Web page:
Monday, June 5,
marks the 25th anniversary of the U.S. government's
report of five cases of Pneumocystis pneumonia
occurring among five Los Angeles gay men, which are now
acknowledged as the world's first officially recorded
AIDS cases. The pneumonia cases were reported in the
Centers for Disease Control and Prevention's
publication "Morbidity and Mortality Weekly Report."
researchers at the time did not realize that the five gay
men with pneumonia had severe immune system damage
caused by a yet unidentified retrovirus, an editorial
accompanying the case reports provided an eerie
foreshadowing of the nature of HIV disease, which to
date has claimed more than half a million lives in the
United States and more than 25 million worldwide.
"Pneumocystis pneumonia in the United
States is almost exclusively limited to severely
immunosuppressed patients," the editorial states.
"The occurrence of pneumocystosis in these five
previously healthy individuals without a clinically
apparent immunodeficiency is unusual."
In July 1981,
The New York Times published the
world's first mainstream media story on the AIDS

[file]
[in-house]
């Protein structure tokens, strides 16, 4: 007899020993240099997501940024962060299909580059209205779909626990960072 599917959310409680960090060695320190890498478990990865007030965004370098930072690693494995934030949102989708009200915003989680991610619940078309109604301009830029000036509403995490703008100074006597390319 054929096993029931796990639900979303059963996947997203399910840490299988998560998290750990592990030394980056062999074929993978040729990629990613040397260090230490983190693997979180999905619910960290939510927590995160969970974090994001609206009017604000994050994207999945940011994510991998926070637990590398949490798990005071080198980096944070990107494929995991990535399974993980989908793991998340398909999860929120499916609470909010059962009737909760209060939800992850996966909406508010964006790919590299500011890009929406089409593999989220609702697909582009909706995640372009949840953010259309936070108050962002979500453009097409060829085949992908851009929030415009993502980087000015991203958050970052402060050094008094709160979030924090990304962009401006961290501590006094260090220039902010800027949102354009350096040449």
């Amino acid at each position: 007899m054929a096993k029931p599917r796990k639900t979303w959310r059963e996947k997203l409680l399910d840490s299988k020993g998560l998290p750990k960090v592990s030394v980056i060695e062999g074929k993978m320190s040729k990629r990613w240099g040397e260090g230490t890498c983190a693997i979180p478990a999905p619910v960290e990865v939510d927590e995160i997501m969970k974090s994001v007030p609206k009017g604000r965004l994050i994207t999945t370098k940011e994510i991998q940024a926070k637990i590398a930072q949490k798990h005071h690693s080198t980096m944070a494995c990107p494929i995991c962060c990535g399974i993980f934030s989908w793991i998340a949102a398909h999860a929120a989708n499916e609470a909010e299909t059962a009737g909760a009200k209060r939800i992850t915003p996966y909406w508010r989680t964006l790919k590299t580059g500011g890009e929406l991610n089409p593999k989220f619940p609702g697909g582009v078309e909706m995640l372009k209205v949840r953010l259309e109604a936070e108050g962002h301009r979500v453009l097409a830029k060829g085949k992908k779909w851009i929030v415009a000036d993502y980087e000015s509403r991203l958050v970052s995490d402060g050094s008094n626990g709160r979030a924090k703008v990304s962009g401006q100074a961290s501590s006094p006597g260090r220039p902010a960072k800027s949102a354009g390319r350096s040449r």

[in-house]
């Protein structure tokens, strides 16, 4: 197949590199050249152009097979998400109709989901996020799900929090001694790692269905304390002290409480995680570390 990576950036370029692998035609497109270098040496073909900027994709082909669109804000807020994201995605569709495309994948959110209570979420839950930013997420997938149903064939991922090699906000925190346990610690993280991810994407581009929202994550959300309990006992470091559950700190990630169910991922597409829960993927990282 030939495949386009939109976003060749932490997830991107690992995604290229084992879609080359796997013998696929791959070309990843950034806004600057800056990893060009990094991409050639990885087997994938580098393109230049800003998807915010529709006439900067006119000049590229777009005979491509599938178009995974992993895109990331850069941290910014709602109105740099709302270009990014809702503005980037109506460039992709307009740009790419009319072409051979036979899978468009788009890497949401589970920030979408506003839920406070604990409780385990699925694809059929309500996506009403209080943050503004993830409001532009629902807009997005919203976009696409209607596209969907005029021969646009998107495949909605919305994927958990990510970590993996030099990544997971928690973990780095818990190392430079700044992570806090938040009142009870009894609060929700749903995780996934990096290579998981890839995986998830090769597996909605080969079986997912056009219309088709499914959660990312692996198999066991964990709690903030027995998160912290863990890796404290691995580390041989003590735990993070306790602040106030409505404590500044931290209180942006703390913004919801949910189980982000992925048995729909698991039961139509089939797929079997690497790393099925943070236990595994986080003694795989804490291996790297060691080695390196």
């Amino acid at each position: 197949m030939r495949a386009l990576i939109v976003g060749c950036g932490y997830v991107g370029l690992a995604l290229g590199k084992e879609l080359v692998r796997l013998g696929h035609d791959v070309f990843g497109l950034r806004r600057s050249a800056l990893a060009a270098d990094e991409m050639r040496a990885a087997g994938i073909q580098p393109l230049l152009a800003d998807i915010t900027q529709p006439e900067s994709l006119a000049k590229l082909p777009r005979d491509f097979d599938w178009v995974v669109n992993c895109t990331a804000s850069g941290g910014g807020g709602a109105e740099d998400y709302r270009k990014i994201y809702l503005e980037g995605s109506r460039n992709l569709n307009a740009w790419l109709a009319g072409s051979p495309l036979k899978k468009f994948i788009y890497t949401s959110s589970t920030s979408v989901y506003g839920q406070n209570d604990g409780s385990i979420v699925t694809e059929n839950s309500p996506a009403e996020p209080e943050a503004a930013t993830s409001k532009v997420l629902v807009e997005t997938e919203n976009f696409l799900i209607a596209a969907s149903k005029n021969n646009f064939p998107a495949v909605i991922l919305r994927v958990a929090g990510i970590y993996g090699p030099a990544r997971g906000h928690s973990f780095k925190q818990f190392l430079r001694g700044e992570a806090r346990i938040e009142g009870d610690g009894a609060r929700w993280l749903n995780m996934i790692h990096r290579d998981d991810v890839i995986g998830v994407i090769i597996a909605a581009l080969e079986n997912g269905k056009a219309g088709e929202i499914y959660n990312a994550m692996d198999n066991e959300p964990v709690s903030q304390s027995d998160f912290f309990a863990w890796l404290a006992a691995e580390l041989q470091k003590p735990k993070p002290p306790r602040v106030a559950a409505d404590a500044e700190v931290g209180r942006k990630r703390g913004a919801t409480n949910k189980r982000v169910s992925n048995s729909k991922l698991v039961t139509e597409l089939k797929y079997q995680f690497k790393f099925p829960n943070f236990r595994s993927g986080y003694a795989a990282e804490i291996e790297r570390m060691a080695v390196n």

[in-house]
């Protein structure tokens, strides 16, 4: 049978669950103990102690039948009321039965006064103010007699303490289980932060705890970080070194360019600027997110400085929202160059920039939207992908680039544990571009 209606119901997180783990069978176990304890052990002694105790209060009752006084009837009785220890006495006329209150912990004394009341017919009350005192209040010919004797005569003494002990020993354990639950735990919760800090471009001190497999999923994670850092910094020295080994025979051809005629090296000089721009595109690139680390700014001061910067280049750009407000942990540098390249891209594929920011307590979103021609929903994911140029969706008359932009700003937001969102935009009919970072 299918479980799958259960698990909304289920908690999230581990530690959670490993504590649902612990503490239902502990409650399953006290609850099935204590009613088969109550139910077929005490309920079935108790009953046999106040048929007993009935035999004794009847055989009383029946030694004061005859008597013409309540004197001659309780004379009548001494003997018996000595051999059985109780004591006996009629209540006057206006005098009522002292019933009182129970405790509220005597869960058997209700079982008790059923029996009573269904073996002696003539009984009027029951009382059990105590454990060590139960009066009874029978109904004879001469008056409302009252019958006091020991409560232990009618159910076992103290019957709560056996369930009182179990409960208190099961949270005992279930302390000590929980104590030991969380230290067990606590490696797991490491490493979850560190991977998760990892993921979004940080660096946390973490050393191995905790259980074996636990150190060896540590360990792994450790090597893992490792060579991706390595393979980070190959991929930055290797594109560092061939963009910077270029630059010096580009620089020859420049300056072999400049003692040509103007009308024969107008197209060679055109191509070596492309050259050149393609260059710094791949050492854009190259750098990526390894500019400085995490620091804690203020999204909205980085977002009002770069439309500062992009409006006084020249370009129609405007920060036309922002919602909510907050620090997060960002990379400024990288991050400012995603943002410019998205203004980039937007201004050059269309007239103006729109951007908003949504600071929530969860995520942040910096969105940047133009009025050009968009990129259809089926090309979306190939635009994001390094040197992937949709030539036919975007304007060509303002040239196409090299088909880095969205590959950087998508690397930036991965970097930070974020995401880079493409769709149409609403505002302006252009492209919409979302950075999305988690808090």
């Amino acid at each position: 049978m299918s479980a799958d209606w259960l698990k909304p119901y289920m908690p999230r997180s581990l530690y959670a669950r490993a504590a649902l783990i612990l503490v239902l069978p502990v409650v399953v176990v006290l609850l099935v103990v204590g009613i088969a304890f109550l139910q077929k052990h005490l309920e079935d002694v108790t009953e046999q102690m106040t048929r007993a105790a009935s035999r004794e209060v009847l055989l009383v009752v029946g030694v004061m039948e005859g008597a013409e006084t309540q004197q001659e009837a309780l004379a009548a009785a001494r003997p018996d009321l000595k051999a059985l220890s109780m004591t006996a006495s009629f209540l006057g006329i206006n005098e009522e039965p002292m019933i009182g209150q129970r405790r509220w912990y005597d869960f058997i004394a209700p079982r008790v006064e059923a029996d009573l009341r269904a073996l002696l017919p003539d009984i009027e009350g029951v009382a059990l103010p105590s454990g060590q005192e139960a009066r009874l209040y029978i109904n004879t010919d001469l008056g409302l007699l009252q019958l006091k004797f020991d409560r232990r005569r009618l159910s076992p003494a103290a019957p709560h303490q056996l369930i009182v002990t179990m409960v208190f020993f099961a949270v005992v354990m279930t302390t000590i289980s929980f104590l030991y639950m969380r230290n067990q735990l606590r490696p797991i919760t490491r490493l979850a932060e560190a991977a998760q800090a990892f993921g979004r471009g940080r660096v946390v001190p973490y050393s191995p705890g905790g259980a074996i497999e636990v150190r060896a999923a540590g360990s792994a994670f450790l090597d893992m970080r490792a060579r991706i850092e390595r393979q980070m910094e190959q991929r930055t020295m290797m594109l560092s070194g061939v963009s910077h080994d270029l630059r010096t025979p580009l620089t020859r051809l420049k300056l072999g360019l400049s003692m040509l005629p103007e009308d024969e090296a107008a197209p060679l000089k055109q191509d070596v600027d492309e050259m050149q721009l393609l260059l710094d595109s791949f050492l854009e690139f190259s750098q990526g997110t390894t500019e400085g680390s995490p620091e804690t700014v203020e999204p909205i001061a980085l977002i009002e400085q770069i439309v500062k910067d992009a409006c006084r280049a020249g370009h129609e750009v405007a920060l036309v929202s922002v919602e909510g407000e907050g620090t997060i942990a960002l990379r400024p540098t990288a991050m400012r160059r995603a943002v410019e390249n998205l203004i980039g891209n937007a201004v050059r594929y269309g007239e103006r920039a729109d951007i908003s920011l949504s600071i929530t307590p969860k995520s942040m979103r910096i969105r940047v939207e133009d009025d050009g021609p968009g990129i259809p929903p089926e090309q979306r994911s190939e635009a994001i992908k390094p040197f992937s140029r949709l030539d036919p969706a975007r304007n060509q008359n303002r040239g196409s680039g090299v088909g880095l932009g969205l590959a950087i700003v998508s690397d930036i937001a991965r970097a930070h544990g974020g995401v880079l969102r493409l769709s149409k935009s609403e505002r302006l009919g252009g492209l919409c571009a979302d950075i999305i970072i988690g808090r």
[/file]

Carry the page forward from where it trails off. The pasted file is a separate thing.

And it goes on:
epidemic with a piece titled "Rare Cancer Seen
in 41 Homosexuals," which focused on the
detection of Kaposi's sarcoma among gay men, all of
whom would later be identified as having AIDS. Later
that year the CDC classified the emergence of these
new diseases among gay men as an epidemic, labeling
the syndrome gay-related immune deficiency, or GRID. In
1982, the CDC dropped the term GRID for the
more accurate AIDS--acquired immune
In 1983 U.S.
researcher Robert Gallo and Luc Montagnier at the Pasteur
Institute in Paris identified human immunodeficiency virus
as the cause of AIDS; in 1985 the first HIV antibody
tests were introduced. By the end of 1986--just
five years into the pandemic--more than 42,000 Americans had
been diagnosed with AIDS and nearly 27,000 had died.
In May 1987,
nearly six years into the epidemic, President Ronald Reagan
spoke to Americans about the disease for the first time.
Many AIDS activists believe that the reluctance of the
Reagan administration to adequately address the U.S.
epidemic in its earliest stages helped fuel its rapid
spread among gay men and injection-drug users in the 1980s
estimate that by the 25th anniversary of the first
reported AIDS cases on Monday, more than 1 million
cumulative AIDS cases will have been diagnosed in the
United States and 559,000 Americans will have died of
the disease. The CDC estimates that more than 1 million
Americans are currently living with HIV.
Joint United Nations Programme on HIV/AIDS estimates that
there are more than 40 million HIV-positive people living in
the world, most in sub-Saharan Africa.
For a thorough
time line of the U.S. AIDS epidemic, visit the Web site of
The Advocate's sister publication, HIV Plus. (The Advocate)